therefore, with careful thought and due consideration,
paying attention neither to the usefulness nor
to the reputation of any arts or sciences, but
to that faculty of our souls, if such there be,
which by its nature loves the truth and does all
things for the sake of the truth, let us examine
seems to belong even to plants, but we are seeking
what is peculiar to man. Let us exclude, therefore,
the life of nutrition and growth. Next there would
be a life of perception, but this also seems to
be shared even by the horse, the ox, and every
animal. There remains, then, the active life of
the element that has a rational principle.
(...) The function of man is a certain kind
of life, which is an activity or actions of the
soul implying a rational principle, and the function
of a good man is the good and noble performance
Nicomachean Ethics I,7)
'Omilos Meleton' is an Institute for
various studies founded in 1976 and managed by a Fellowship.
Its primary interest is Philosophy, focusing on Platonism,
Vedanta and related systems of thought like Christian
and Buddhist ethics. It has also courses such as Sanskrit,
Comparative Mythology and Political Economy. The Institute
is privately funded but occasionally receives Government
grants. It provides further education mainly for interested
adults but it runs also a kindergarden.
For the moment, this page contains the following studies,
which can be downloaded and viewed with the aid of Adobe's
Reader (unless otherwise noted).
'Advaita & Gnosticism' by N Kazanas
A study on the possible connection between the ancient Indian philosophical system Advaita (an aspect of Vedanta) and certain ideas that circulated in the first two centuries of the Christian Era in the Easter Mediterranean and particularly in Egypt. Also, an attempt to trace great philosophical ideas e.g. The Unity of Being, The identity of Man's self with the Godhead, etc in Hermetic texts, Vedanta, Christianity, Gnostic writings, Judaism, Greek Thought and Egyptian culture.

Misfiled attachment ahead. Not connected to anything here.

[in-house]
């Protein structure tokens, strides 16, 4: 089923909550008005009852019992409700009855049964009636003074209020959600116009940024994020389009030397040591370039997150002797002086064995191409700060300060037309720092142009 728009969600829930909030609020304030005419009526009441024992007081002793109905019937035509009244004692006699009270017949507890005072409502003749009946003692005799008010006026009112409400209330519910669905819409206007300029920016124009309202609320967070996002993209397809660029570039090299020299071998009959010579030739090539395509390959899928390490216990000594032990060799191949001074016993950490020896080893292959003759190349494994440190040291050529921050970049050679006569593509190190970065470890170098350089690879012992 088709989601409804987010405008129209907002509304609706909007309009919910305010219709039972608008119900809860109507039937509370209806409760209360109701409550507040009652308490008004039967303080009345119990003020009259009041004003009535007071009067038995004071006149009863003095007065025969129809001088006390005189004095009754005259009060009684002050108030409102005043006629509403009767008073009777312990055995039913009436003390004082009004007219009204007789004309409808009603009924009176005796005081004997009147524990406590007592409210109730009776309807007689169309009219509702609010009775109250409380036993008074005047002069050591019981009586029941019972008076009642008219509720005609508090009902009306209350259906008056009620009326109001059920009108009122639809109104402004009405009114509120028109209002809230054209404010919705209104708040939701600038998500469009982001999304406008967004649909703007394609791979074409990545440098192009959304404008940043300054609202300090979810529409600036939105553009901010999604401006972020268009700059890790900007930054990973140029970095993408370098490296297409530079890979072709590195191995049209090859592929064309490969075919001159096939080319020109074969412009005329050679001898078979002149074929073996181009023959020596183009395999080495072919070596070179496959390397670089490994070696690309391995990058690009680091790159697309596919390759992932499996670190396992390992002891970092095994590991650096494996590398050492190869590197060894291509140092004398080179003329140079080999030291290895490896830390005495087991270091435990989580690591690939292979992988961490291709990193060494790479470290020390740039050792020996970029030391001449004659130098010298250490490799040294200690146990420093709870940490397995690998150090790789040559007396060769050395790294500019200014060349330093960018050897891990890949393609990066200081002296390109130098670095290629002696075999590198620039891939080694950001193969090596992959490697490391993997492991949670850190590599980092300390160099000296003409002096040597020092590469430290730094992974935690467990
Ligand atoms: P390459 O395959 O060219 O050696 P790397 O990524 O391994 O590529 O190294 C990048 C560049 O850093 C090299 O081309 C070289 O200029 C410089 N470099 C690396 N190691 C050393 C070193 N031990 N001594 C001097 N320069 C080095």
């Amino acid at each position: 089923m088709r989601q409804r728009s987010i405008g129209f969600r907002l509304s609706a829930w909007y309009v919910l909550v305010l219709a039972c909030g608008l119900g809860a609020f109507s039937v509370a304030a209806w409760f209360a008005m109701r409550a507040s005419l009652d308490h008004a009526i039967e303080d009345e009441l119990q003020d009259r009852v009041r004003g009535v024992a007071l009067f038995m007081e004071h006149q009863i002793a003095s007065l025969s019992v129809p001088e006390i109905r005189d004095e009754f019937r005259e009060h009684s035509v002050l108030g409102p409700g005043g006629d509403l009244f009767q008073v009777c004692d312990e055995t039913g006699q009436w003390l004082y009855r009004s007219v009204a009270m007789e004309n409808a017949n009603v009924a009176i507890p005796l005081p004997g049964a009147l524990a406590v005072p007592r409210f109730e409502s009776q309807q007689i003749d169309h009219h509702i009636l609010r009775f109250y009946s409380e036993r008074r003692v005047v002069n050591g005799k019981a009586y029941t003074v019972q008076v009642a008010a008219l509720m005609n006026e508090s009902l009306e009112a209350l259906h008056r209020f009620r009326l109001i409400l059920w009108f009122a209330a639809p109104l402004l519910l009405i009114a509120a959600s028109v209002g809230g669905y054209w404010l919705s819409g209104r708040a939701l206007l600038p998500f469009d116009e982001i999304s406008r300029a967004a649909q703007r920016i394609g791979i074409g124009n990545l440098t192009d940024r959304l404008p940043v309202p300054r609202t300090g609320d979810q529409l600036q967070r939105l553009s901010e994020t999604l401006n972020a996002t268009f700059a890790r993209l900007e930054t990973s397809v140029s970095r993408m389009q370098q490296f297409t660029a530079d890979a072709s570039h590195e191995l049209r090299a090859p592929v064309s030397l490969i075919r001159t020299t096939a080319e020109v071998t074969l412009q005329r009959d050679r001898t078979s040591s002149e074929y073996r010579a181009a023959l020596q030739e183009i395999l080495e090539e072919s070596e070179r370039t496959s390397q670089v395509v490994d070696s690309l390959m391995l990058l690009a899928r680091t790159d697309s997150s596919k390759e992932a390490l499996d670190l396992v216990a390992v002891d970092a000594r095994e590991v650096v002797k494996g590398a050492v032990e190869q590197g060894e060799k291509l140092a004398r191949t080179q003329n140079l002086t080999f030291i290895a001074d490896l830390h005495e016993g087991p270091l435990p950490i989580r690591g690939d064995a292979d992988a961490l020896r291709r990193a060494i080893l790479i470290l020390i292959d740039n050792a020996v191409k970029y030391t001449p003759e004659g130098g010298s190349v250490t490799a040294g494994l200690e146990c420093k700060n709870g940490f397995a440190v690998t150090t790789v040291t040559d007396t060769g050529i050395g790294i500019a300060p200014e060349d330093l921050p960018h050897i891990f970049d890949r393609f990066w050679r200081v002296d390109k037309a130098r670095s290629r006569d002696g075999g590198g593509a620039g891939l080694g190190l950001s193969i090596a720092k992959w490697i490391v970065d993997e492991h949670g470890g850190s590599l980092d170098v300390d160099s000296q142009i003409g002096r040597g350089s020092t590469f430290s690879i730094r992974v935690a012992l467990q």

Published in VVRI Research Bulletin (Hoshiarpur) vol 2 (43-112), 2003.
(Download the PDF file - 230kB)
new date for the Rgveda' by N Kazanas.
This was published in Philosophy and Chronology, 2000,
ed G C Pande & D Krishna, special issue of Journal of
Indian Coucil of Philosophical Research (June, 2001).
A shorter, slightly different version with the title
'The Rgveda and Indo-Europeans' by N Kazanas was published
in the Annals of the Bhandarkar Oriental Research Institute
(ABORI), vol 80, 1999 (Pune, India, 2000). It presents
the thesis that the RV is far older than mainstream
indologists maintain and ascribes the composition of
the bulk of it to the fourth millennium BC (some hymns
even earlier). It argues that the IndoAryans were natives
of Saptasindhu (ie the land of the Seven Rivers in what
is today north-west India and Pakistan) examining archaeological,
literary, linguistic and comparative-mythological material.
Some of the arguments would need reformulation in view
of new and firmer (mainly archaeoastronomical) evidence,
which in fact reinforce the conlusions on the early
date of the RV.
(Download the PDF file - 136kB)
'Edmund Leach on Racism & Indology' by S Kak
Sept 1999, with Prof Kak's permission (firstname.lastname@example.org).
(Available as a standard web page)
'What is the Aryan Migration Theory?' by V Agarwal
May 2001, with author's permission (email@example.com).
(Available as a standard web page)
'The RV Date - a Postscript', by N Kazanas
This examines some of Prof M Witzel's (erroneous) notions
which perpetuate the AIT (=Aryan Invasion Theory) and